The Quest of the Ring: Will the Sydney Ring of Power unlock commercial viability of renewables?

With the development of Renewable Energy Zones (REZs), the need for transmission augmentation arises to unlock the transfer of energy from Renewable Energy Zones to major load centres. This may subsequently increase the commercial viability of renewable generators within the Renewable Energy Zones, for example, by reducing plants’ technical curtailments due to network constraints and improving Marginal Loss Factors (MLF). In this Chart of the week, we investigate the impact of transmission augmentations on the loss factors in surrounding areas using our in-house Power System Analysis model.

In this case study, we focus on the Sydney Ring transmission upgrade to reinforce supply to Sydney, Newcastle, and Wollongong as the major load centres accounting for about three-quarters of the NSW demand. With the future retirement of the power stations at Vales Point and Eraring, the load is expected to be met by the generation outside the load area. Sydney Ring is proposed to increase the transmission capacity from regional NSW to the major load centres, which is expected to positively impact the MLF of the Variable Renewable Energy (VRE) generators (i.e., solar and wind) within the surrounding Renewable Energy Zones. In this study, we consider the following 500 kV network development of the Sydney Ring:[1]

  • The Hunter Transmission Project (i.e., Sydney Northern Ring), a double circuit 500kV line between the Upper Hunter and Central Coast areas
  • A double circuit 500 kV line between Bannaby and Sydney (i.e., Sydney Southern Ring)

The analysis of the loss factors is carried out for the following Renewable Energy Zones:

  • Central-West Orana Renewable Energy Zone, which is centred around Dubbo and Dunedoo;
  • New England Renewable Energy Zone, which is centred around Armidale; and
  • Hunter-Central Coast Renewable Energy Zone, which incorporates Newcastle and the Hunter and Central Coast regions.

For each location, the loss factors, i.e., the incremental increase in total losses that occurred between the location and Regional Reference Node (RRN) due to incremental injection of electricity into the power system, are calculated for each half-hour interval for the full year using our in-house Power System Analysis Model. The changes in the loss factors due to Sydney Ring are shown in the box and whisker plot in Figure 1.

A positive number of the change in the loss factor represents an improvement in the loss factor, i.e., decreases in losses, and vice versa. After introducing Sydney Ring, general improvement in the loss factors is observed across all three Renewable Energy Zones. Median loss factor increases of around 1pp (percentage point) are observed in Central-West Orana Renewable Energy Zone and New England Renewable Energy Zone, while median increases of around 0.5pp are shown for the Hunter-Central Coast Renewable Energy Zone. The Sydney Northern Ring, i.e., the Hunter Transmission Project, has a major impact on the loss factors in the New England Renewable Energy Zone and Hunter-Central Coast Renewable Energy Zone, both located north of Sydney. The Central-West Orana Renewable Energy Zone, which is located west of Sydney, receives benefits from both Sydney Northern Ring and Sydney Southern Ring.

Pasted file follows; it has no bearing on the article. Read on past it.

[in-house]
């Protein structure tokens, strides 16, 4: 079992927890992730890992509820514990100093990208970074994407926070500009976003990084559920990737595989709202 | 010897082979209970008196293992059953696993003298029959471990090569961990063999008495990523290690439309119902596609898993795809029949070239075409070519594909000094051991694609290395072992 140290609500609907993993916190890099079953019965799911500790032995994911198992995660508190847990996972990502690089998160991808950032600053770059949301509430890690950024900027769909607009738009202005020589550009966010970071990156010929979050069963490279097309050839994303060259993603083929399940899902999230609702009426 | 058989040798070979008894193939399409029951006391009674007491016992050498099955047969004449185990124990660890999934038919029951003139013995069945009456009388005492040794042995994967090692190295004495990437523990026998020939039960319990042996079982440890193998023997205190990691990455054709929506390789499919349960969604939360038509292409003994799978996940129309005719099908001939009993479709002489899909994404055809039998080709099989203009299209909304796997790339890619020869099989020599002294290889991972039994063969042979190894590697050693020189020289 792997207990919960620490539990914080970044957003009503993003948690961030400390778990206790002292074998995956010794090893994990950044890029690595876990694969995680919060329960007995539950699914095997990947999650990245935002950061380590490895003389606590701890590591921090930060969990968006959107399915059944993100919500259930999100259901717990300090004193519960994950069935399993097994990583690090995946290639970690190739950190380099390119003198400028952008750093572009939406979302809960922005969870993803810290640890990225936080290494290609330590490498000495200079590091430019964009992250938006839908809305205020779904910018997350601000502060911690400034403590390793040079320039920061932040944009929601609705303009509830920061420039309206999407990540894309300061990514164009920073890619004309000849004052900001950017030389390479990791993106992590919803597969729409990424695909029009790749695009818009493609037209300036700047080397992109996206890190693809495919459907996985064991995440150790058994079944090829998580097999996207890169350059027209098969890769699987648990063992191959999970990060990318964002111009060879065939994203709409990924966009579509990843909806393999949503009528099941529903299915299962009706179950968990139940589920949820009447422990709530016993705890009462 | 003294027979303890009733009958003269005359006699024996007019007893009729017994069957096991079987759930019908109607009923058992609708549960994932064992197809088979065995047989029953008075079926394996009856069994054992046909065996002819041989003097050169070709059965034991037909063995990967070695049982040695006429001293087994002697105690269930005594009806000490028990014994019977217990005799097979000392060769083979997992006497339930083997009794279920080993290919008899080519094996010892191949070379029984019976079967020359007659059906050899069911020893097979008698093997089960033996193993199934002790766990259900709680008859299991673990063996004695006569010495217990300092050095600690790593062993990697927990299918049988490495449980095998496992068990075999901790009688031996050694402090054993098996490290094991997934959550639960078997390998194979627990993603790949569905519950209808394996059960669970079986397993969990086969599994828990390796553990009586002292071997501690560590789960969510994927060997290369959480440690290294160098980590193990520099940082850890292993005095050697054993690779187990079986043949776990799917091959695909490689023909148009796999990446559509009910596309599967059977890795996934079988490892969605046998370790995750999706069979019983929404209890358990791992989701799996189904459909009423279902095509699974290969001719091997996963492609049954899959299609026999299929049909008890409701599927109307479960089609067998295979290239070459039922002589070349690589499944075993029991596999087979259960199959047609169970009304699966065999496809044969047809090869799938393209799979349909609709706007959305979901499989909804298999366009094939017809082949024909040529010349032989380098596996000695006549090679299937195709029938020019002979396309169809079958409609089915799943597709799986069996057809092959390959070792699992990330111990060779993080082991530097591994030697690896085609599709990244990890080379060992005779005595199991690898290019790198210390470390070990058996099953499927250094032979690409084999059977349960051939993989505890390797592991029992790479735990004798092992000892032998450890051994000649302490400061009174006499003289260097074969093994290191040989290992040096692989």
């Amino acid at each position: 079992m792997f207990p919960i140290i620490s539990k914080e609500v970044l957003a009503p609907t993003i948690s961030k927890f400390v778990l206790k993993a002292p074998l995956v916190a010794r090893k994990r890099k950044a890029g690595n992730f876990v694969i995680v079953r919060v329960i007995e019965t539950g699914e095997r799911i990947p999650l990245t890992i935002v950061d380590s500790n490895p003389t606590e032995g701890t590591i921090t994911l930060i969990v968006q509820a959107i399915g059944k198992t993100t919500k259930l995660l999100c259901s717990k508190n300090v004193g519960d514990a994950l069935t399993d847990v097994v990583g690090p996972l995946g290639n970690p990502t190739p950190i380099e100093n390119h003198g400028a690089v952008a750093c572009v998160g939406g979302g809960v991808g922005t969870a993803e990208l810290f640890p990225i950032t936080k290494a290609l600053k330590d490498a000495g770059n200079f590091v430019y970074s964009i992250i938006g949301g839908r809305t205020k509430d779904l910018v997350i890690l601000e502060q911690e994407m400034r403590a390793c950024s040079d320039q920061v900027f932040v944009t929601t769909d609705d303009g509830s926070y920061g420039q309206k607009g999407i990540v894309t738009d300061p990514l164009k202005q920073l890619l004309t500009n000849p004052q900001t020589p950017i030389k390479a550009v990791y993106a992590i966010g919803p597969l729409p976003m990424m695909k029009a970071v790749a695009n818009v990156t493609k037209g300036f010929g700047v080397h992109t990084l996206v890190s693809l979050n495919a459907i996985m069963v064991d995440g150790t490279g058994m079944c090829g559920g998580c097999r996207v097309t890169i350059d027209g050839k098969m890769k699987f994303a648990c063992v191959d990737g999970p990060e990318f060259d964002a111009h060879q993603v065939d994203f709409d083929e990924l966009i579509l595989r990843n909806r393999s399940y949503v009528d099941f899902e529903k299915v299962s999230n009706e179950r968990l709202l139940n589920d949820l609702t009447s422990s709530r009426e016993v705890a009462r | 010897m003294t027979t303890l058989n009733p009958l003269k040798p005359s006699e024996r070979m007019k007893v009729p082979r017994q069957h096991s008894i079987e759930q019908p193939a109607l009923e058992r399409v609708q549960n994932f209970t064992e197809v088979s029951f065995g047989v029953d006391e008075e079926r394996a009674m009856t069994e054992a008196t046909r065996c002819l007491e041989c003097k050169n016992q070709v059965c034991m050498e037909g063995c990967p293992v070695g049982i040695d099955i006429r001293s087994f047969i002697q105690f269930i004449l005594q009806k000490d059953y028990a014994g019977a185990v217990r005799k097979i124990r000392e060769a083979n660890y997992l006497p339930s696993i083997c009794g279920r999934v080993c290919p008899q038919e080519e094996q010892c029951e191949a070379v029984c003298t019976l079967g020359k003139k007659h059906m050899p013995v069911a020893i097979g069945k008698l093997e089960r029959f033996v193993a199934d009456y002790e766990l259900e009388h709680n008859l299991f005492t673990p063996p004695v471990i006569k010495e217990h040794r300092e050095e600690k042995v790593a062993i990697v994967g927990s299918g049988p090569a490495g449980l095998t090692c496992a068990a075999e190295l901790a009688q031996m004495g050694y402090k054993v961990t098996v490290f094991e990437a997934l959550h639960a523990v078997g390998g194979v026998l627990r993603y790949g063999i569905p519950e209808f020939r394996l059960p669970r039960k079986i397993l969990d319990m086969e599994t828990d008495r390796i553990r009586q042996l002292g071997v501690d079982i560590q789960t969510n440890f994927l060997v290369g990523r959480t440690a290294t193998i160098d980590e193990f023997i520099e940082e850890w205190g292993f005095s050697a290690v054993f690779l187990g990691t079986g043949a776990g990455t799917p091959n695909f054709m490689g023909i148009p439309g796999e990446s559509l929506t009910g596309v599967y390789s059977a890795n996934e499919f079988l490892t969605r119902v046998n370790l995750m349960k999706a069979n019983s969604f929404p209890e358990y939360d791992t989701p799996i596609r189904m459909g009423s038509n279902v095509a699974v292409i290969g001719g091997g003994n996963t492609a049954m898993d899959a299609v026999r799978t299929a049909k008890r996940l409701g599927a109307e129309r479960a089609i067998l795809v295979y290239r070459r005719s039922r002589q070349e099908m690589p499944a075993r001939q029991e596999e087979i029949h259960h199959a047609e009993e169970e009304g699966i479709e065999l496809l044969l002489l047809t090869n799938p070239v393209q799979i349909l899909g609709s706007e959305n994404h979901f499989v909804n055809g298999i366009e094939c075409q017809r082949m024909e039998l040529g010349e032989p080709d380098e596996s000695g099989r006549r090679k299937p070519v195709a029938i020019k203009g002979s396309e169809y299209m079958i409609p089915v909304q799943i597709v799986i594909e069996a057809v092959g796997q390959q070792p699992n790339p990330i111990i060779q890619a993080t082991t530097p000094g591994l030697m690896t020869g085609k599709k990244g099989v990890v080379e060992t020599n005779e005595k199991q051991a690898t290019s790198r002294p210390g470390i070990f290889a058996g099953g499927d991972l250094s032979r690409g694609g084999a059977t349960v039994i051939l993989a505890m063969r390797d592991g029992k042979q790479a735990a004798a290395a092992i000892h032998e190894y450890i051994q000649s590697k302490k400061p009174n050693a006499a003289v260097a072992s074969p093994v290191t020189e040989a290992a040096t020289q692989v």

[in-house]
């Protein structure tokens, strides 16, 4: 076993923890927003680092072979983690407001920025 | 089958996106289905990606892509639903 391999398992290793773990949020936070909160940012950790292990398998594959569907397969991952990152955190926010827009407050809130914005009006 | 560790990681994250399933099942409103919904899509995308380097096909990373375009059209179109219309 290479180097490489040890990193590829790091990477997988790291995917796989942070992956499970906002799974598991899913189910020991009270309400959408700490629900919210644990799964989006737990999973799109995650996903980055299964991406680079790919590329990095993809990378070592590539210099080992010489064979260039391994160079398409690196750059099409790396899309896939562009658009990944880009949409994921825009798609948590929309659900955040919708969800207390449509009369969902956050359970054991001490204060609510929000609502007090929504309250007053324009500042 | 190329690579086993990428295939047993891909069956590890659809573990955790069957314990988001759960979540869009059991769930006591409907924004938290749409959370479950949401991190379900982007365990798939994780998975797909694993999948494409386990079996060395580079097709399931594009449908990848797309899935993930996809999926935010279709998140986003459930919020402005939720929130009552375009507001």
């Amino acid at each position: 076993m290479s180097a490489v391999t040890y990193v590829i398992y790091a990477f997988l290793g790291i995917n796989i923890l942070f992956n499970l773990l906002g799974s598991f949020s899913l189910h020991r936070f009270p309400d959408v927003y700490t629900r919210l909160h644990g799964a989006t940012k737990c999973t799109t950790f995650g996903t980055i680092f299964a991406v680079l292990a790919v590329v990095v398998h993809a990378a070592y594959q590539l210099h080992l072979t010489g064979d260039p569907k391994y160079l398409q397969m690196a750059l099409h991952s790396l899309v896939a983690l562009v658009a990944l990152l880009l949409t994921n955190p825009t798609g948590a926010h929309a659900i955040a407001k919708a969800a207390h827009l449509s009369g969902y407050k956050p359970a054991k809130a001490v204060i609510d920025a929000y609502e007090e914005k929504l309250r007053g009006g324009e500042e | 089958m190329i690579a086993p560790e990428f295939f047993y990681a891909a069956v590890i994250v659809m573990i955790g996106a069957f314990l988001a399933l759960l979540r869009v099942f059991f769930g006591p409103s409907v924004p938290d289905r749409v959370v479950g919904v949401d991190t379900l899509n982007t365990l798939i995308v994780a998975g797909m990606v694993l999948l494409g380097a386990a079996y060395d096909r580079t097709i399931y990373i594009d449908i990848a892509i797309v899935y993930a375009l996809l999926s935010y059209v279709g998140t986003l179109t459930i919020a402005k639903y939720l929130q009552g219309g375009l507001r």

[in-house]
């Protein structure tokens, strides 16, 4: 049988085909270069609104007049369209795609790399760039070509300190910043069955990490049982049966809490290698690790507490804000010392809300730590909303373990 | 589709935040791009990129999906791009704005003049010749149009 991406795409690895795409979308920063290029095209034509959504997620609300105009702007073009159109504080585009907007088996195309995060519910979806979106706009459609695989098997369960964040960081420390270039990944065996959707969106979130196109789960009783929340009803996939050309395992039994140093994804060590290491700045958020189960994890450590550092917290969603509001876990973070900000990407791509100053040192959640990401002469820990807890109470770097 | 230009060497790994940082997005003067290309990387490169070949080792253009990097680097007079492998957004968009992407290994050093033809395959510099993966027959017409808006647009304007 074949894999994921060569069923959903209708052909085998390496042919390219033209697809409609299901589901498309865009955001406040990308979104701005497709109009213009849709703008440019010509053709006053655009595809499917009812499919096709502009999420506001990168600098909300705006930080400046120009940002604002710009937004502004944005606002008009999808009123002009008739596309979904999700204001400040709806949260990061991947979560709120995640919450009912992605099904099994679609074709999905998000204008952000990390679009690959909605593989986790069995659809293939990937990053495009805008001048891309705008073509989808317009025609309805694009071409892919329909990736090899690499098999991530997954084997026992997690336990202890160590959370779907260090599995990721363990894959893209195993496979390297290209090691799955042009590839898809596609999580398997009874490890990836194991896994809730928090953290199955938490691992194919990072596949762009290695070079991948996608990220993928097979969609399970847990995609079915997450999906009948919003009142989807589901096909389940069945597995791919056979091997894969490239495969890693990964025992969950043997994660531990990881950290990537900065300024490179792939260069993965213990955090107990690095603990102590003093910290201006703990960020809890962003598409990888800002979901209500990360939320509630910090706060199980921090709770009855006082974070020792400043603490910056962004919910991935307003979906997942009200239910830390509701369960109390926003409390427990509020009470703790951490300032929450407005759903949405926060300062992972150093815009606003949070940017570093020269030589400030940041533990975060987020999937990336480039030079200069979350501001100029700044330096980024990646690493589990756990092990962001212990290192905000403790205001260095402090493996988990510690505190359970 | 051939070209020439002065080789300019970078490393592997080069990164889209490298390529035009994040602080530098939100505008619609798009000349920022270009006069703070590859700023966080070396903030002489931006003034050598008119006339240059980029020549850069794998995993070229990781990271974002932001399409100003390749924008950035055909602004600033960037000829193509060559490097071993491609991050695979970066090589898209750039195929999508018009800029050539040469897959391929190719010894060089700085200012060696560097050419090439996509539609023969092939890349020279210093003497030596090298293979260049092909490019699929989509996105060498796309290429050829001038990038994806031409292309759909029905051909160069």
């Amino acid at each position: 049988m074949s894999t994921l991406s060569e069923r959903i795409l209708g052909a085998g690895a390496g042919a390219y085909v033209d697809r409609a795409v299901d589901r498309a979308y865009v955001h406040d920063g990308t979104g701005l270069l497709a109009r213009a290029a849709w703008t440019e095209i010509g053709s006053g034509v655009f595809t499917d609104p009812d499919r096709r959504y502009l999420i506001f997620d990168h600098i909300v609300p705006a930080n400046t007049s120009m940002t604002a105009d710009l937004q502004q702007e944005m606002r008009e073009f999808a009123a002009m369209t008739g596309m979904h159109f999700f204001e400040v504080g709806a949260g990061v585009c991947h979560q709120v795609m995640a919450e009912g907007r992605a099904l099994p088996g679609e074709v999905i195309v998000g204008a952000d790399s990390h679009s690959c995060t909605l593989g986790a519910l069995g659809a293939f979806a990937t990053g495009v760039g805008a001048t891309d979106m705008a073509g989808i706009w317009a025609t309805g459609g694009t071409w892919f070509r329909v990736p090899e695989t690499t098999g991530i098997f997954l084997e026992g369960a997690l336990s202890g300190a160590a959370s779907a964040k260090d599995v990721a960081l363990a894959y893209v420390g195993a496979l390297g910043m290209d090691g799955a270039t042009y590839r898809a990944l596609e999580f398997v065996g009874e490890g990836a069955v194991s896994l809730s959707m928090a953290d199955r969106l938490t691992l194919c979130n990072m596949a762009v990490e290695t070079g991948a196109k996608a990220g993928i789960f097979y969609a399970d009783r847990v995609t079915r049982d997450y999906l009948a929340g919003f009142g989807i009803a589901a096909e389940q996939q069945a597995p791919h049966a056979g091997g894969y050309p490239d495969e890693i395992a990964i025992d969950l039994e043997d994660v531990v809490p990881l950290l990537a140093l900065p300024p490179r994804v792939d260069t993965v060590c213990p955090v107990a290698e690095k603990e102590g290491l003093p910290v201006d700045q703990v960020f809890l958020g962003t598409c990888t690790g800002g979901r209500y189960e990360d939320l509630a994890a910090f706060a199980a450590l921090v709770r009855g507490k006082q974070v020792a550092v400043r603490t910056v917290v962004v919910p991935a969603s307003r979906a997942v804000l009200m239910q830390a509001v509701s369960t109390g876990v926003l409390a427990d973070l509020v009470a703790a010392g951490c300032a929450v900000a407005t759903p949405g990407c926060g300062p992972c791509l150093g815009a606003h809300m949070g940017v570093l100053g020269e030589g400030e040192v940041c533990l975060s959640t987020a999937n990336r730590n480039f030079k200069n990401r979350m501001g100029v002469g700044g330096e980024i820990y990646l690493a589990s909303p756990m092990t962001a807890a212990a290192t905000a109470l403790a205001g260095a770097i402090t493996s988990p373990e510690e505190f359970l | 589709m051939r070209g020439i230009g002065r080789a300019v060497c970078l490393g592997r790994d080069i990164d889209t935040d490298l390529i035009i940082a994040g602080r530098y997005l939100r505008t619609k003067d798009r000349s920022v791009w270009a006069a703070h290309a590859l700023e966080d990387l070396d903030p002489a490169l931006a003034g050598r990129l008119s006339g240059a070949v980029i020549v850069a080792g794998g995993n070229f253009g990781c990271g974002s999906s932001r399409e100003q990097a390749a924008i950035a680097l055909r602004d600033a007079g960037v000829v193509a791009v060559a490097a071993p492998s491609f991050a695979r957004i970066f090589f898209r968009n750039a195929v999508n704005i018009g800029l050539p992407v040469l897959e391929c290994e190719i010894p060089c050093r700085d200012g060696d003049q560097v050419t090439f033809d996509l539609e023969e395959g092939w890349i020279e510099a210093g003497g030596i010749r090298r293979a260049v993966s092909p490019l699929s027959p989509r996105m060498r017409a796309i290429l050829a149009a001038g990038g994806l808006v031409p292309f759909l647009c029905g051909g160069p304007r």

It is expected that the MLF, which is the annual generation-weighted loss factor, for the VRE within these Renewable Energy Zones, may be lifted to some degree. Since MLF can have a significant impact on the profitability of the generators, this improvement may boost the commercial viability of the VRE within the Renewable Energy Zones. Furthermore, transmission augmentations may also reduce the technical curtailment of the VRE in the affected locations by relaxing certain network constraints, thus further unlocking their commercial viability.

Our in-house Power System Analysis and Market Modelling provides MLF forecasting based on sound engineering techniques and assumptions based on our vast experience, comprehensive research and independent view of relevant areas. For more information on Power System Analysis or other modelling products, please contact

[1] “Transmission Annual Planning Report 2022”, TransGrid,

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